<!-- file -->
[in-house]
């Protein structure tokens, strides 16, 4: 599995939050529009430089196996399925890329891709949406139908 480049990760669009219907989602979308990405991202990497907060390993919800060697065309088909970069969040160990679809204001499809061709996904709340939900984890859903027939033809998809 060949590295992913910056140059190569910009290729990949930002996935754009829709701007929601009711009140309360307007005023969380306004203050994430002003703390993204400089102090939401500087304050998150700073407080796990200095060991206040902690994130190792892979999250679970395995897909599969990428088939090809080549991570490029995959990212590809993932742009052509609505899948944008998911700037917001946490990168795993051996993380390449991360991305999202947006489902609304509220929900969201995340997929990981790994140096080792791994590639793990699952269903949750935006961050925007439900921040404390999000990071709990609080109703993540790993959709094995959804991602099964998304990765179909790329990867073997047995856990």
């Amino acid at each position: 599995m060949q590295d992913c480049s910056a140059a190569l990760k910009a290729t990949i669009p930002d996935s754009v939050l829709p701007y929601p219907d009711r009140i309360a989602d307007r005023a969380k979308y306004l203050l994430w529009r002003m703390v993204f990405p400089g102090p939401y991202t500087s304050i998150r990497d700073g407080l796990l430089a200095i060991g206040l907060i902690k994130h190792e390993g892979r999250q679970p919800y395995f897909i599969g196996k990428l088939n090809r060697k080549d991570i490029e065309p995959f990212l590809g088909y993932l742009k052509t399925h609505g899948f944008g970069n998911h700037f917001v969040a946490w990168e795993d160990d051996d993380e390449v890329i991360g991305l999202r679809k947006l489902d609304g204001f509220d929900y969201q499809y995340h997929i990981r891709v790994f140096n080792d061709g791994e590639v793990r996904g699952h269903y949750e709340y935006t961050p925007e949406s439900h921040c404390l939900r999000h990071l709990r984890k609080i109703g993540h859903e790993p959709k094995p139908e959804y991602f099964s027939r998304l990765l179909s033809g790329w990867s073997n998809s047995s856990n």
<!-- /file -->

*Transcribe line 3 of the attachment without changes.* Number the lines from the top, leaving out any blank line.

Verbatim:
């Amino acid at each position: 599995m060949q590295d992913c480049s910056a140059a190569l990760k910009a290729t990949i669009p930002d996935s754009v939050l829709p701007y929601p219907d009711r009140i309360a989602d307007r005023a969380k979308y306004l203050l994430w529009r002003m703390v993204f990405p400089g102090p939401y991202t500087s304050i998150r990497d700073g407080l796990l430089a200095i060991g206040l907060i902690k994130h190792e390993g892979r999250q679970p919800y395995f897909i599969g196996k990428l088939n090809r060697k080549d991570i490029e065309p995959f990212l590809g088909y993932l742009k052509t399925h609505g899948f944008g970069n998911h700037f917001v969040a946490w990168e795993d160990d051996d993380e390449v890329i991360g991305l999202r679809k947006l489902d609304g204001f509220d929900y969201q499809y995340h997929i990981r891709v790994f140096n080792d061709g791994e590639v793990r996904g699952h269903y949750e709340y935006t961050p925007e949406s439900h921040c404390l939900r999000h990071l709990r984890k609080i109703g993540h859903e790993p959709k094995p139908e959804y991602f099964s027939r998304l990765l179909s033809g790329w990867s073997n998809s047995s856990n």